The best thing the Saw franchise could do is step away from its tangled present-day continuity. Thankfully, this is what Saw X does. Saw VI and Saw 3D director Kevin Greutert returns to helm the tenth bloodthirsty entry, which is a direct sequel to James Wan’s original (it’s Saw 1.5 if we’re being literal). The rare Saw film that heavily focuses on Tobin Bell’s iconic Jigsaw, Saw X borrows a page from Don’t Breathe 2 by making Jigsaw the “hero” — a trick they end up executing cleanly enough to make this one of the better Saw movies in Lionsgate’s hit-or-miss gore-a-torium franchise.

Penned by Josh Stolberg and Pete Goldfinger in their third straight Saw entry, Saw X tells the tale of John Kramer’s border-crossing Mexican visit in search of a miracle cure for his brain cancer. He reaches out to Cecilia Pederson (Synnøve Macody Lund), the daughter of a renowned physician who promises his patented combination of drug cocktail and surgery can cure any fatal diagnosis. John boards a plane, forks over an exorbitant amount, and goes under the knife — only to find out it’s all a scam. Unfortunately, Cecilia defrauded the wrong moralistic civil engineer with a penchant for testing corrupt individuals with either salvation-providing or death-dealing contraptions.

Greutert’s ability to elevate the most engaging Saw narratives is duplicated from Saw VI to Saw X (the health insurance one is super underrated). Less victims, more attempted justification behind Jigsaw’s actions. It’s a protest against the notion that Saw movies are all slaughterhouse appeal with no reason, fending off “torture porn” labels that misunderstand how entries like Saw X are valuable dissection of moral ownership. Stolberg and Goldfinger find John wrongfully duped in a bleak moment of vulnerability, removing the villainous cloak from an otherwise behind-the-camera gamemaster with seemingly no remorse. However, there’s a strangeness to John’s persona as it softens in this early-timeline entry, despite his wickedness displayed in “later” entries.

Saw X turns Tobin Bell’s Jigsaw into the “hero” of the franchise, so to speak.


Saw X is the longest Saw film at almost two hours, but it’s more of a bug than a feature. Lulls between traps can linger as John undergoes Cecilia’s phony treatment, rallies the troops (welcome back, Amanda), and architects another gallery of mutilation. There’s suspicious introspection as John prattles through dialogue about how he’s not a killer — cleverly contrasted by Cecilia’s searing digs at the mastermind’s hypocrisy — but the pace isn’t as surging as prior tales. There’s a breath of fresh air to the straightforward and slyly poignant story itself, although it drags in a way that more frequently violent Saw films avoid.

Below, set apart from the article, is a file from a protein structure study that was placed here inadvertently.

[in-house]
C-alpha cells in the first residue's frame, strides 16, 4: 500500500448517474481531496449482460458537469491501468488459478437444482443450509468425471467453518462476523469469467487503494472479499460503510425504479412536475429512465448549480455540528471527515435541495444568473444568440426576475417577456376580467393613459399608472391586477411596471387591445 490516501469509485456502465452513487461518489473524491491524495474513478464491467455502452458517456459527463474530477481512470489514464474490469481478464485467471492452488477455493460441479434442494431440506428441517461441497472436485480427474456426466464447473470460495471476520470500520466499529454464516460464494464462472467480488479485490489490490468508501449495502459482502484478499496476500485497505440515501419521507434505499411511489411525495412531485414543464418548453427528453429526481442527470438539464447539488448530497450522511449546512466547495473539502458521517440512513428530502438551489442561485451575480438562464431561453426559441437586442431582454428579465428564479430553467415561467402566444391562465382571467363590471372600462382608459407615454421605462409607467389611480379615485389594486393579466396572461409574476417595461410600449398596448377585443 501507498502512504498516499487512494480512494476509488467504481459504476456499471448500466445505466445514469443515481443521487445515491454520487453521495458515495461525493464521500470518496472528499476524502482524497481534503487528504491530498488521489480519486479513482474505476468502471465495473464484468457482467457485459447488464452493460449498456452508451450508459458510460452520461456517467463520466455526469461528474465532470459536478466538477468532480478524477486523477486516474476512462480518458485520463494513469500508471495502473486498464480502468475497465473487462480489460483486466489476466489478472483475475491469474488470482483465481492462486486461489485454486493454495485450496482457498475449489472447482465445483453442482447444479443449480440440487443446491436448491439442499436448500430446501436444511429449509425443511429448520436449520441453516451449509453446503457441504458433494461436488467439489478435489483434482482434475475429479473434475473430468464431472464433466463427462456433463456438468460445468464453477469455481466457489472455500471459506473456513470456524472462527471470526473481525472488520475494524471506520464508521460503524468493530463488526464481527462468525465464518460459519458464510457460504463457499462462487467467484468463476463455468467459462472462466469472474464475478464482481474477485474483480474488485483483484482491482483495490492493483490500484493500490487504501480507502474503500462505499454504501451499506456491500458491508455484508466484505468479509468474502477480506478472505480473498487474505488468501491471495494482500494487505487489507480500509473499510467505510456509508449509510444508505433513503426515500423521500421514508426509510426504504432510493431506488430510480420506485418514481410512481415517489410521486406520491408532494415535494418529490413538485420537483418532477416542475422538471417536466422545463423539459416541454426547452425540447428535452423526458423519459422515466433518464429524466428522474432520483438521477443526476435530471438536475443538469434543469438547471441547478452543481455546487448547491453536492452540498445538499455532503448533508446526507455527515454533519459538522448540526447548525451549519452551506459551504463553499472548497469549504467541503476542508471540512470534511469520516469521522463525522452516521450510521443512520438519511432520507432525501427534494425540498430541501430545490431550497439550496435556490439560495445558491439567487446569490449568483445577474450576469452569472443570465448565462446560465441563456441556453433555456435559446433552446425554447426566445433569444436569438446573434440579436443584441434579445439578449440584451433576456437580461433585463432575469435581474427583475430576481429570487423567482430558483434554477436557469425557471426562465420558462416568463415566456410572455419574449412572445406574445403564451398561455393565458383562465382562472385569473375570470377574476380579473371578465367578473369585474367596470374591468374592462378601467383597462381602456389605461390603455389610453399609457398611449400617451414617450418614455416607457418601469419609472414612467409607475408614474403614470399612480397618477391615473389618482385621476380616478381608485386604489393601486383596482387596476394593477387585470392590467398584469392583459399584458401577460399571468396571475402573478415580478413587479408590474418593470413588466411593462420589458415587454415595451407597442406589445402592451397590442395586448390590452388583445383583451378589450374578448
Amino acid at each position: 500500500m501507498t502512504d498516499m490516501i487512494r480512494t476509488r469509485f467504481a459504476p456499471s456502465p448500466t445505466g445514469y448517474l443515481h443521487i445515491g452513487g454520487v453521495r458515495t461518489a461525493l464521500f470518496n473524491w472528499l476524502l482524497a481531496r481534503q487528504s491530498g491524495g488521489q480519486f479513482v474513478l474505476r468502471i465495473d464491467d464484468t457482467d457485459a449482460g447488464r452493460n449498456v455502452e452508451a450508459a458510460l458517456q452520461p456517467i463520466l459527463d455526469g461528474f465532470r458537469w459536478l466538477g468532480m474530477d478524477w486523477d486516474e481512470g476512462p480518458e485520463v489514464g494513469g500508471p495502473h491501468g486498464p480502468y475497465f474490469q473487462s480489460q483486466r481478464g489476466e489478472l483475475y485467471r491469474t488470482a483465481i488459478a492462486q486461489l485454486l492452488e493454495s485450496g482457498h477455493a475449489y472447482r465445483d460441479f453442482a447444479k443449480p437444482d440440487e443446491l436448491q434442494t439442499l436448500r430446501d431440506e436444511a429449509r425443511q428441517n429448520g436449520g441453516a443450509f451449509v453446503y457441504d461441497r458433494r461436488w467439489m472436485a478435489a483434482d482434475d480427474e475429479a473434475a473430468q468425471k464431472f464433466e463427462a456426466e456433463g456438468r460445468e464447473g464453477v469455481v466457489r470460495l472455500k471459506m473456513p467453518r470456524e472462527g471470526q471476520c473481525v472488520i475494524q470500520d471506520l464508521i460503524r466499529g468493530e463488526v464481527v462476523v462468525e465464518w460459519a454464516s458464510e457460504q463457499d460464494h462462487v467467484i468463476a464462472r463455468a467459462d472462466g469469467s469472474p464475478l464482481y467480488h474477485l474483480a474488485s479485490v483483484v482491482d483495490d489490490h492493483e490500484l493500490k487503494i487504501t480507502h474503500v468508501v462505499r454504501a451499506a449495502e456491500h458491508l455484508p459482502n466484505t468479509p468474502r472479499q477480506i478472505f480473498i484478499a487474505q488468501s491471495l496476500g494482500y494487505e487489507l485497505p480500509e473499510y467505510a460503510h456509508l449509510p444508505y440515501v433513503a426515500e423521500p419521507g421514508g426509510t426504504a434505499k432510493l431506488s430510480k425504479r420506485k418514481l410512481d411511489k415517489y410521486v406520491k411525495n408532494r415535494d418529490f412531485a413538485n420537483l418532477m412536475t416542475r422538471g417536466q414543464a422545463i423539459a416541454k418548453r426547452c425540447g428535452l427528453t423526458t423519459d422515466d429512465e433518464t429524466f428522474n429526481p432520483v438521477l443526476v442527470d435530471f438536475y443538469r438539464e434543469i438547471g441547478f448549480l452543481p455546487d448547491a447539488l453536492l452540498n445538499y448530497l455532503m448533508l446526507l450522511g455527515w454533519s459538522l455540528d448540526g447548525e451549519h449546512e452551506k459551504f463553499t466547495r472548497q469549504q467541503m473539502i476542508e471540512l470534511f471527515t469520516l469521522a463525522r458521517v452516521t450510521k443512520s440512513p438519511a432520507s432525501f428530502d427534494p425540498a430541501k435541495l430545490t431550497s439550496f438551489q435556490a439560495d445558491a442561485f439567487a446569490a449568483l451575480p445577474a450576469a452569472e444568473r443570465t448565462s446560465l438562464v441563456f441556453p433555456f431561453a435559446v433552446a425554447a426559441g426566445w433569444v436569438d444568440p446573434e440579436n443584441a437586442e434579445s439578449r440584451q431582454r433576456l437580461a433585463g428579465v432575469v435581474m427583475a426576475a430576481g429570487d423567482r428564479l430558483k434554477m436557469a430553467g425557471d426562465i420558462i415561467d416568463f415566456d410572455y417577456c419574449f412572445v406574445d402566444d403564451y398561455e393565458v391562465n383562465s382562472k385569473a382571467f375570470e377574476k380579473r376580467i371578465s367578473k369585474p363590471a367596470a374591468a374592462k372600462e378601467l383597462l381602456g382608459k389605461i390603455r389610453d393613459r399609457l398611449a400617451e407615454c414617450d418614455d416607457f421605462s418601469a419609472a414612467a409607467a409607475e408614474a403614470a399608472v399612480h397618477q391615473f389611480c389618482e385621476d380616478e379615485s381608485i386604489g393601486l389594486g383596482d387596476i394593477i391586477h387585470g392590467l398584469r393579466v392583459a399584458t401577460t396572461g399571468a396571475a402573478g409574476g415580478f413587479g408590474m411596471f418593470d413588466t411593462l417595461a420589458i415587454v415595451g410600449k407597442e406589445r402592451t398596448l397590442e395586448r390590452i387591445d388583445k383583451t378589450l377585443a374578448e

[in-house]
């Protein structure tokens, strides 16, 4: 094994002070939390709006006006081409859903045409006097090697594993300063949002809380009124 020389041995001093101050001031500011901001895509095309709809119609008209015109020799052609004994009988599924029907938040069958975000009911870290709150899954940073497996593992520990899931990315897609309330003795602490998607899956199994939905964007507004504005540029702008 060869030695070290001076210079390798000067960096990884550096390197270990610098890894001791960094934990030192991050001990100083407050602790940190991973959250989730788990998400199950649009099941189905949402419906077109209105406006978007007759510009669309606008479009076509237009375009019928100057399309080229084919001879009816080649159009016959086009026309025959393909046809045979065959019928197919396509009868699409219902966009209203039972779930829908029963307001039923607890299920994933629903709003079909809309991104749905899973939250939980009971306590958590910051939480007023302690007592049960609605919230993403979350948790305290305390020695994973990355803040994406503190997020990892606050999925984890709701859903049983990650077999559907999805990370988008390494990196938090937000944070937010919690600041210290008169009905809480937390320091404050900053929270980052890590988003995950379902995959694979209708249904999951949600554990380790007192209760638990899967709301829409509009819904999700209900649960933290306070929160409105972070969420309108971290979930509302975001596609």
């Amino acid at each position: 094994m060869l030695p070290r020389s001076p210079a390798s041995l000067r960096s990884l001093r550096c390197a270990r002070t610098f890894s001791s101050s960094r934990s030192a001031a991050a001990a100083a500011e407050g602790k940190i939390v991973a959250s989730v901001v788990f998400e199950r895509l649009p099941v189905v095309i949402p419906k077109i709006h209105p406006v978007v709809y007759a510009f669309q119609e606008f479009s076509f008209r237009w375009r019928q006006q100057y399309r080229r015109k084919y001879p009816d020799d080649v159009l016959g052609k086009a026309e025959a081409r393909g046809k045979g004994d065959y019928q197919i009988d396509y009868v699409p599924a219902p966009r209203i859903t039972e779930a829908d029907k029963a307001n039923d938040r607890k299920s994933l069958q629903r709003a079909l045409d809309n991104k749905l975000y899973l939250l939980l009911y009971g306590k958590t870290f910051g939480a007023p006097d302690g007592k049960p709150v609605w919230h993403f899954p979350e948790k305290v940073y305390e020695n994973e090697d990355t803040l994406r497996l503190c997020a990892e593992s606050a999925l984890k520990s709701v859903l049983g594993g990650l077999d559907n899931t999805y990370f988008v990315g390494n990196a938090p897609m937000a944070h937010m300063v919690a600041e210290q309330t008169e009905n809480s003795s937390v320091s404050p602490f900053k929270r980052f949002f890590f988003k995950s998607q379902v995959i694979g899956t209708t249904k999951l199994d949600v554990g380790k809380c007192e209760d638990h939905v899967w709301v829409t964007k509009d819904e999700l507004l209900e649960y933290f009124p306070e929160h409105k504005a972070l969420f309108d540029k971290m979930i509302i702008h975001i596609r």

The kills themselves are Saw-approved when enacted, as John’s fraudulent nurses, anesthesiologists, and surgeons confront their wrongdoings. Greutert oversees disgustingly excessive deaths tied to medical usages, be they bone marrow extractors with drip, nauseating viscous sludge, or a high-powered radiation cannon that blisters skin dark-and-crispy. You can tell Saw X isn’t the most expensive based on the minimalism in some aspects — there’s nothing complicated and everything upsetting about a woman sawing into her thigh meat with Leonardo Gigli’s primitive wire cutter — but the gore we get executed is on high. Maybe the outro trap that wraps Saw X could have been more deliciously intricate? No bother, diehard Saw fans will lap up the graphic tests of will that John encourages.

The kills are as disgusting as ever in Saw X, which is decidedly more minimal than past Saw entries.


Kudos to Tobin Bell for delivering the spotlight John-Kramer-slash-Jigsaw performance he’s earned over so many sequels. Bell’s performance humanizes John Kramer in a wholly relatable way, skirting the ultimate classification of Jigsaw as a horror villain. John is portrayed as a morally complex agent of consequence-bred chaos — but in an oddly empathetic Robin Hood arc where he’s slaying the rich and giving to the poor. Not to overlook Shawnee Smith as fan-favorite Amanda, John’s right hand who herself is offered performative redemption as a sidekick who challenges John as an equal, minus festering frustrations. Another standout is the nefariously unrattled Synnøve Macody Lund as John’s corrupt adversary.

Saw X wipes away the mucky complication of a franchise constantly befuddling its audiences to deliver an engaging assessment of John Kramer the man, the massacre pusher, and the messiah. It’s putting story first and dismemberment charms second, which the franchise needs after becoming what plays like a gruesome Halloween Horror Nights maze. It’s maybe too streamlined for its lengthier duration — we know where Saw X is going, yet it takes the scenic route — but at the end of the day, fulfills the fleshy requirements of a Saw entry. Saw movie’s gonna Saw — Saw X is just a cut above.

Saw X opens in theaters on September 29.